Blog: Artist Focus | Studio Interview with Ben Broadbent

Ben Broadbent



We have recently introduced the bronze figurative sculpture work of artist Ben Broadbent to the gallery and have an insightful interview with him this week which perfectly highlights the influences behind his thought-provoking work.

Describe your work in three (ish) words:

Figures of strength and depth

What draws you to creating in your chosen medium?

Bronze is a wonderful material. The casting process is all fire and brimstone, alchemy and ritual, brutal force and also great delicacy. It’s as though the sculpture goes through a rite of passage and what emerges at the other end is stronger for the experience. A lot like life! The subjects of my sculptures have gone through, or are in the midst of, one of these life changing events and they too will emerge the stronger for it. 


Does the area in which you live or any other areas influence your work? 

Not especially. I carry these figures around in my head in a vivid mental landscape of their own. I now live in a more urban area than I’m used to so perhaps I’m subconsciously effected by that. I think all my characters would benefit from a stroll in the country!

Where do you draw inspiration from?

Feats of great mental strength. The underdog. The indomitable human. Hope against hope.

Tumultuous moments in the lives of people I know or people in the public eye and often myself. Often a thrown away sentence can start an idea turning in my head and I’ve come to find that sculpture is the only way to get it out!

Do you listen to any favourite music, radio or podcasts while working in the studio?

Yes. All of the above. I usual have several audio books on the go as well. I’m like a narrative distillery! 

The podcasts I like are; Adam Buxton for chat, Russell Brand's ‘under the skin’ for thinking, ‘sculpture vulture’, ‘talk art’ and John Dalton’s 'gently does it’ for art stuff. 

If you could invite three artists or art influencers (living or deceased) to dinner who would they be?

As I write it is early 2021 in the midst of Lock down #3 and frankly, I’d be grateful for a dinner party with anybody! In this case, I’ll overlook the old masters in favour of a more upbeat gathering and choose, Grayson Perry, Noel Fielding and Terry Pratchett.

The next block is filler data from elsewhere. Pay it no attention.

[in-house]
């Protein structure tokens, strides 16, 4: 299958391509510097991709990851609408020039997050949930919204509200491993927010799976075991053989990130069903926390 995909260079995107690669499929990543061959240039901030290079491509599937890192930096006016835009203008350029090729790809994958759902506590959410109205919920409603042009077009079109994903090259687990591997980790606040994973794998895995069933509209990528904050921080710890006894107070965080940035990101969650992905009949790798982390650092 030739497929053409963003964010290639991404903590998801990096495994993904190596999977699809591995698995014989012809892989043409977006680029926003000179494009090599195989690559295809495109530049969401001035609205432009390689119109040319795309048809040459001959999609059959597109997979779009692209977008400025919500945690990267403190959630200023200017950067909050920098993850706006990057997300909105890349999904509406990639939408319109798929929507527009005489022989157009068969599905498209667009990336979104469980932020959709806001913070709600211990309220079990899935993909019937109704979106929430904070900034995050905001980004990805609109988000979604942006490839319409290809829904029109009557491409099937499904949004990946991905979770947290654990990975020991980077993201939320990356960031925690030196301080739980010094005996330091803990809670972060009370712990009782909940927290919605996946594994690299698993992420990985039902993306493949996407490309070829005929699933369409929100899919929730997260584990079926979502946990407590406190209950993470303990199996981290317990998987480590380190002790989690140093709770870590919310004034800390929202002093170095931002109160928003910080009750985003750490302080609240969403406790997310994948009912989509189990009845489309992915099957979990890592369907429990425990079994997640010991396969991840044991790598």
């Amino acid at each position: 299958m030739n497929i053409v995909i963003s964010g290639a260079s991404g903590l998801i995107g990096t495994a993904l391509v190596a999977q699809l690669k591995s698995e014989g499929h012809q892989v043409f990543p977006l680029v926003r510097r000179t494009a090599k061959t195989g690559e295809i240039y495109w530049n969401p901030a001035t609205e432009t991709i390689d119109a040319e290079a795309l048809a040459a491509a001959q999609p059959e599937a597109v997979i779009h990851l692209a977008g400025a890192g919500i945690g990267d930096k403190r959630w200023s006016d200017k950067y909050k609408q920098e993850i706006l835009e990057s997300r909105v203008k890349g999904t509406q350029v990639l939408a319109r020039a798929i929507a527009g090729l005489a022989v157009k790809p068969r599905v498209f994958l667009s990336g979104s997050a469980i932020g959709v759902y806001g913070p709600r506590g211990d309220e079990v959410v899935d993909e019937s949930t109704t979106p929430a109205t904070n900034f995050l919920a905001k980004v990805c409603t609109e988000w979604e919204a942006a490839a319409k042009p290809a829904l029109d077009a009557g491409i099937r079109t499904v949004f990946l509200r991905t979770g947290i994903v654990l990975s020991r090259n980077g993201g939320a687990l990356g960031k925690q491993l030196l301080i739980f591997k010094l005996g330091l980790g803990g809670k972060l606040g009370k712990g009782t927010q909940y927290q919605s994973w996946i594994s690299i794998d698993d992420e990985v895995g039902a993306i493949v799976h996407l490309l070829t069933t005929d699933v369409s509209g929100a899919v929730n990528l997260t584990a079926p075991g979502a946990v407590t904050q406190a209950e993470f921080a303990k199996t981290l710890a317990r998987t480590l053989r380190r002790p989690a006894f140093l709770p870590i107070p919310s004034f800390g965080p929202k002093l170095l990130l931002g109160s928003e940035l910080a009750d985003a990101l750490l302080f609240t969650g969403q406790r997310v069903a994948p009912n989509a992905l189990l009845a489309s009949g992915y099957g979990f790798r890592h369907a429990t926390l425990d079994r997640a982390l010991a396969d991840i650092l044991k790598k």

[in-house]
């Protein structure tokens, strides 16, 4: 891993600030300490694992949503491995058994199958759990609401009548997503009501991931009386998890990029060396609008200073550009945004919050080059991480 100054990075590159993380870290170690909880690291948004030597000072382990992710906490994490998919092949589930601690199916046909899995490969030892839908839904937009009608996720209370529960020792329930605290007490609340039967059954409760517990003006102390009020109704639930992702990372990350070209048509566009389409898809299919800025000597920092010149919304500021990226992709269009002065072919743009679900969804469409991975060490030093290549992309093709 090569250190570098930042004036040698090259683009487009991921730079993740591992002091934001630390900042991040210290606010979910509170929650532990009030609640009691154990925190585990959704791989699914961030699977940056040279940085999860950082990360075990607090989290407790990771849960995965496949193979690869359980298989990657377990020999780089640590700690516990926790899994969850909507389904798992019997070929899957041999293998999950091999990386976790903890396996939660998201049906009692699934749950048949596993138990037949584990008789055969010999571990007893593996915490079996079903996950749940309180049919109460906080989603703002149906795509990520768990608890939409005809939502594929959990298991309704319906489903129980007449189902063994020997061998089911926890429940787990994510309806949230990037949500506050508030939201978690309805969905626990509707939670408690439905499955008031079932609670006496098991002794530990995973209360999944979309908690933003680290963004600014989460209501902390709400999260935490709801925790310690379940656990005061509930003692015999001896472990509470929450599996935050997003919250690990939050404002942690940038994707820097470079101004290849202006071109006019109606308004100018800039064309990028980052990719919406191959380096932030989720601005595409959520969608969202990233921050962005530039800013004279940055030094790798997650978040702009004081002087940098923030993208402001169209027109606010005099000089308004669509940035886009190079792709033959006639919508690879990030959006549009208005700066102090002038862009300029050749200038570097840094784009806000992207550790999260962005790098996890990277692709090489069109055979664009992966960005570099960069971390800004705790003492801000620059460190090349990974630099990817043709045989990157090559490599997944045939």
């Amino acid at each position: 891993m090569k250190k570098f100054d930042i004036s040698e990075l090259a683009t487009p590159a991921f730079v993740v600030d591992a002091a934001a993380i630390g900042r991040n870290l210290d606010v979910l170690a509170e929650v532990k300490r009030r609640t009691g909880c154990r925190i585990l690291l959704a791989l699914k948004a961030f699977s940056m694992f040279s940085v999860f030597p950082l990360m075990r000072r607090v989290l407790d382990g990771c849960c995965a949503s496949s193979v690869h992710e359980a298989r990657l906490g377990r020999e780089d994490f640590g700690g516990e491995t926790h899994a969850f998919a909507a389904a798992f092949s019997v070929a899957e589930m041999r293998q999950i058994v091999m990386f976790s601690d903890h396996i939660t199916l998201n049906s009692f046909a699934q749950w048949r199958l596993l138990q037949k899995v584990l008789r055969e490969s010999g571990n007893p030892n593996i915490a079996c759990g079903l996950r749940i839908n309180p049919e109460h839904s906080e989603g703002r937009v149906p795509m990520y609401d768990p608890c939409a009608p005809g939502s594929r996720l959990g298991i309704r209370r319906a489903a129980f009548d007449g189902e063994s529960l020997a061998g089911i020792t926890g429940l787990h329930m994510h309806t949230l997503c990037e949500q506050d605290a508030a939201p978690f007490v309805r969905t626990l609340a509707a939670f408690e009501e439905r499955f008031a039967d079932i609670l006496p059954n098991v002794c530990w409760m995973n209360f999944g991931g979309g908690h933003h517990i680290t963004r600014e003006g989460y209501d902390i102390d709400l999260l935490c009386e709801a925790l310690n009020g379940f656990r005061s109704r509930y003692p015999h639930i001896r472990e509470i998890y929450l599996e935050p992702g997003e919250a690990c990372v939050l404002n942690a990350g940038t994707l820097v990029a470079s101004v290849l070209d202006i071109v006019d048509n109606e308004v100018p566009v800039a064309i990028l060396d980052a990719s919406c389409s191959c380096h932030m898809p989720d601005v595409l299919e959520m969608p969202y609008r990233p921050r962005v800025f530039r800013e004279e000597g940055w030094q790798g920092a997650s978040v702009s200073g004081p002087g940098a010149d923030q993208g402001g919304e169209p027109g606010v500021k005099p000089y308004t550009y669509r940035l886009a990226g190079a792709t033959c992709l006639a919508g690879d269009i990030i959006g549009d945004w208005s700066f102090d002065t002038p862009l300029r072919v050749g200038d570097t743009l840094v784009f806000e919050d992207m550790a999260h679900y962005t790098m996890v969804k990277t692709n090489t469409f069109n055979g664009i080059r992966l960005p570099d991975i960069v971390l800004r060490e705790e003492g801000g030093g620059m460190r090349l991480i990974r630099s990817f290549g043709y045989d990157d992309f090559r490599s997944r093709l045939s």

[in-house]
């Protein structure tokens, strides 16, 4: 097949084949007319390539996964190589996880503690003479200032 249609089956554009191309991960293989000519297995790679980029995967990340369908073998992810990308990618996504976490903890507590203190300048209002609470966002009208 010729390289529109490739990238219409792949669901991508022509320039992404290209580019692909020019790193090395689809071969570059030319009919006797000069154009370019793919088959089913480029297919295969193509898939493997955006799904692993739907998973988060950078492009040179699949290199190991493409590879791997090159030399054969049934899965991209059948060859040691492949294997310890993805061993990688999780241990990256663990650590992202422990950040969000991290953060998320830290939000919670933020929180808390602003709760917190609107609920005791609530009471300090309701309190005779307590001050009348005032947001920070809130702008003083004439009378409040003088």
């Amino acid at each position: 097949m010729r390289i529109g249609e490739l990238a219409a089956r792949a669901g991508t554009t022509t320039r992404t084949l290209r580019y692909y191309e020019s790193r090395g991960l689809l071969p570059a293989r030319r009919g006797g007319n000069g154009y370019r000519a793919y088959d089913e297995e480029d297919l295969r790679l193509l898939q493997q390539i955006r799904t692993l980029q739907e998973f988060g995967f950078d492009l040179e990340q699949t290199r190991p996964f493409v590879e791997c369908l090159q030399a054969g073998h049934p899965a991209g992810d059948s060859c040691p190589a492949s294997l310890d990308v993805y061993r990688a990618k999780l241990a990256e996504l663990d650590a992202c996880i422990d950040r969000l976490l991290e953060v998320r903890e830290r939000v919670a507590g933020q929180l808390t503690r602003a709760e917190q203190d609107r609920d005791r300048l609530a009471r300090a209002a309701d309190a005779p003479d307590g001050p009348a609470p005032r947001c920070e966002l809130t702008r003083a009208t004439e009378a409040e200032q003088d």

Grayson has done more than most to democratise the art world and has a humble genius that I admire. Noel is a dynamo of obscure creativity and blurs the boundary between art, comedy, music and pop culture (and he can bring cake!). The Late great Terry Pratchett because I grew up on fantasy via Tolkien and the mythologies. He took the tired tropes of the fantasy world and breathed life, humour and philosophy into them.


What drew you to exhibit at the Watergate Street Gallery – do you have a criteria for choosing the galleries where you would like to show your work? 

I mentioned democratising the art world earlier because I think art should be available to everybody. A gallery should be a friendly welcoming place and all too many are stuffy and intimidating. The Watergate Street Gallery is one of the best with courses and classes and various inclusive events. They are turning the gallery into a social hub which is just fantastic and something I’m proud to become a part off. I also happen to love Chester. I got my degree in Wrexham and Chester was always a favourite haunt. Its great to have an excuse to come back again!

What are you most excited about artistically in 2021?

The only way is up really in 2021! I’m working with some brilliant galleries, I have collaborations in mind, some shows and courses. Lots of ideas and plans, sculptures crying out to be made. Bring it on!


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